Frequently Asked Questions
How do I visit the site?
Due to the location of the park, all visitors are transported to the site on a National Park Service shuttle. The park is open Wednesday through Sunday. Guided tours are offered on Wednesdays, Thursdays, Fridays and Sundays at either 10:00 am or 2:00 pm by advance reservation only. Self-guided tours are offered on "Saturdays Without Reservations" with shuttle pick ups at 10:15 AM, 12:15 PM or 2:15 PM. All shuttles depart from the Museum of the San Ramon Valley in downtown Danville.
The park is closed Monday - Thursday, Thanksgiving, Christmas, and New Year's Day. Call (925) 838-0249 ext. 6320 to make a reservation.
Is there a fee for the tour or the shuttle?
No. Both the tour and shuttle are free.
Who is Eugene O’Neill?
Eugene O’Neill is one of America’s most prominent playwrights. He won four Pulitzer Prizes and the Nobel Prize for Literature for his playwriting. He is often thought of as the father of modern American drama for the new, uniquely American style of tragedy he created. Eugene wrote what he considered, and what many critics consider, his best works at Tao House.
What is Tao House?
Tao House is where O’Neill lived, with his third wife Carlotta Monterey, between 1937 and 1944. The O’Neills worked with the architect and builder to create it. It is a mix of Spanish and Chinese architecture; the interior is done mostly in an Oriental style. It is approximately 5,100 square feet.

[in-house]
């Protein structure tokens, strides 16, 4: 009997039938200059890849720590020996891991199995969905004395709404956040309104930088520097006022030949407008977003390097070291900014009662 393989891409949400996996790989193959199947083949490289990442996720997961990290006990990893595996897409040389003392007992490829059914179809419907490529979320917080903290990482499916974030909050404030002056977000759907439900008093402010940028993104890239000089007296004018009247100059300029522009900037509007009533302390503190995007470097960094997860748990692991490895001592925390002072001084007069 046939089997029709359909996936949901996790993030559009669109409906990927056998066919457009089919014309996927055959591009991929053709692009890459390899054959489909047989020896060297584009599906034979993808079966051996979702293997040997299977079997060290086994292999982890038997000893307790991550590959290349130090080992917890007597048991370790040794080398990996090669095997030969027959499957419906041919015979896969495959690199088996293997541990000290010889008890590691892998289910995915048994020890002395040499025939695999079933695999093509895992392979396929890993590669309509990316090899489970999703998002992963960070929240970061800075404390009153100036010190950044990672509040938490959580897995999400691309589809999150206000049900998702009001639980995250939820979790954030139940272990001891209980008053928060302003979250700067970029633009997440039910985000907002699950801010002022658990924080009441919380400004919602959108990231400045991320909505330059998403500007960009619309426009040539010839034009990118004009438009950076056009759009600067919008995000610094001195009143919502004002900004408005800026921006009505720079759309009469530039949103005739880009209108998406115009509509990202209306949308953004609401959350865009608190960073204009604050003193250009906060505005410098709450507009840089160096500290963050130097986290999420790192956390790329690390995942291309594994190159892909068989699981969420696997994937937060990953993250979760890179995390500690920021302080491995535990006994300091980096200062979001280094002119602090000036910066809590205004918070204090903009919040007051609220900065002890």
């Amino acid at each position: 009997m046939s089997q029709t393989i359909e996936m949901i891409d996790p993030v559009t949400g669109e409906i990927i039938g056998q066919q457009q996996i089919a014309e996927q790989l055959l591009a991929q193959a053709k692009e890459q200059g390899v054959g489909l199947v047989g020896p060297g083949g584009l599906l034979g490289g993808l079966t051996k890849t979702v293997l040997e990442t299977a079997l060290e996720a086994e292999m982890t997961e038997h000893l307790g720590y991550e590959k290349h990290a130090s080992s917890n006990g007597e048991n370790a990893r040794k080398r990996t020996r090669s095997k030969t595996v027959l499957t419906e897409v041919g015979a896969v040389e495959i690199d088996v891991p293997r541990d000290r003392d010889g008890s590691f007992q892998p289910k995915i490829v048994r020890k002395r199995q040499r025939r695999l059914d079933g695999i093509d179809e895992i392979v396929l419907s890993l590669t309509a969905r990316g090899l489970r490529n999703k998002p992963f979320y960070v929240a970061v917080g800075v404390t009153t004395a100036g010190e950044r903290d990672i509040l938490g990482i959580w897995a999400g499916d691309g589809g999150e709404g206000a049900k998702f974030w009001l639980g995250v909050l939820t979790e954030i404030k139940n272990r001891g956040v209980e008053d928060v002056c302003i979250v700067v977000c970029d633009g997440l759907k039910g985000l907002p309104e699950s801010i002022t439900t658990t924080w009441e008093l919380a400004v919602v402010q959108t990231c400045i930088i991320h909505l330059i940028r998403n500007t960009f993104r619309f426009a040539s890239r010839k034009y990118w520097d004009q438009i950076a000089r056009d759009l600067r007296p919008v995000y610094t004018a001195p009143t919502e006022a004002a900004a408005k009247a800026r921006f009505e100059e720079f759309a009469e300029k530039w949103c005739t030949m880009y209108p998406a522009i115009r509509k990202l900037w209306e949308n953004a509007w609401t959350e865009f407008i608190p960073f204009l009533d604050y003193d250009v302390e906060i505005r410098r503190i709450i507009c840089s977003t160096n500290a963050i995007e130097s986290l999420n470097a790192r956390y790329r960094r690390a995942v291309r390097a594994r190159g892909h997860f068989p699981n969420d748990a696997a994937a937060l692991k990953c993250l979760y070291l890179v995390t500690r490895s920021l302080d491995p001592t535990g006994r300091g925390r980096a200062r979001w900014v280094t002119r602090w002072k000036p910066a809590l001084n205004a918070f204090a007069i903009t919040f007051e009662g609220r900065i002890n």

Why is Tao House important?
The isolation of Tao House, both physical and psychological, allowed O’Neill to write what he and most critics think are his best works. O’Neill called Tao House ‘…my final home and harbor.’ Eugene O’Neill lived at Tao House for about six years – the longest period of time he lived in any single residence. He had lived in over 35 different places by the time he moved into Tao House, at age 49.
What did O’Neill write at Tao House?
O’Neill wrote some of his most famous works at Tao House, including The Iceman Cometh (1939), Hughie (1941), Long Day’s Journey Into Night (1941), and A Moon for the Misbegotten (1943). He also wrote two works of an 11 play cycle: A Touch of the Poet (1939) and More Stately Mansions (1939).
If Tao House was so important to O’Neill, why did he leave?
O’Neill was stricken with a tremor that caused immense troubles in writing. O’Neill only wrote his plays longhand in pencil – no other method worked for him. He could not write plays after 1943. The pressures of World War II, including blackouts, rationings, and a lack of income from play production, also greatly influenced their decision to leave. He died in 1953 at age 65 in Boston.